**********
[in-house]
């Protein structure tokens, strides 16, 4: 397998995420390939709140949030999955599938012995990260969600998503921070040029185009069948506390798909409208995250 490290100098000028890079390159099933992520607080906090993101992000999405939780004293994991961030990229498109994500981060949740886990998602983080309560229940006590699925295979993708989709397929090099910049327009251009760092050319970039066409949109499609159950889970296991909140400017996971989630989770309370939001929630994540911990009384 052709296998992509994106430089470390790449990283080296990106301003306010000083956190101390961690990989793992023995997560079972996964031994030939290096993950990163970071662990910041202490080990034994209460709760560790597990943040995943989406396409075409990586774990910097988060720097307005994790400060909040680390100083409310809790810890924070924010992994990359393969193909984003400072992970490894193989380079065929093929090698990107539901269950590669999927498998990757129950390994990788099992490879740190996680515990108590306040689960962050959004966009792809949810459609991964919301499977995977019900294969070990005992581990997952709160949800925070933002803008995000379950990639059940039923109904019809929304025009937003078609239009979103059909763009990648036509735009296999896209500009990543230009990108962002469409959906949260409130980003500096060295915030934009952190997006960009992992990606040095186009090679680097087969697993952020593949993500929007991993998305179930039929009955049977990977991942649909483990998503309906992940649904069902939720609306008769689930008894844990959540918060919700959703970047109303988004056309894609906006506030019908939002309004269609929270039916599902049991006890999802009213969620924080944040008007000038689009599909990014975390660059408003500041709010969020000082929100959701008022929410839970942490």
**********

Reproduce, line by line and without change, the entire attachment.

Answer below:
[in-house]
């Protein structure tokens, strides 16, 4: 397998995420390939709140949030999955599938012995990260969600998503921070040029185009069948506390798909409208995250 490290100098000028890079390159099933992520607080906090993101992000999405939780004293994991961030990229498109994500981060949740886990998602983080309560229940006590699925295979993708989709397929090099910049327009251009760092050319970039066409949109499609159950889970296991909140400017996971989630989770309370939001929630994540911990009384 052709296998992509994106430089470390790449990283080296990106301003306010000083956190101390961690990989793992023995997560079972996964031994030939290096993950990163970071662990910041202490080990034994209460709760560790597990943040995943989406396409075409990586774990910097988060720097307005994790400060909040680390100083409310809790810890924070924010992994990359393969193909984003400072992970490894193989380079065929093929090698990107539901269950590669999927498998990757129950390994990788099992490879740190996680515990108590306040689960962050959004966009792809949810459609991964919301499977995977019900294969070990005992581990997952709160949800925070933002803008995000379950990639059940039923109904019809929304025009937003078609239009979103059909763009990648036509735009296999896209500009990543230009990108962002469409959906949260409130980003500096060295915030934009952190997006960009992992990606040095186009090679680097087969697993952020593949993500929007991993998305179930039929009955049977990977991942649909483990998503309906992940649904069902939720609306008769689930008894844990959540918060919700959703970047109303988004056309894609906006506030019908939002309004269609929270039916599902049991006890999802009213969620924080944040008007000038689009599909990014975390660059408003500041709010969020000082929100959701008022929410839970942490």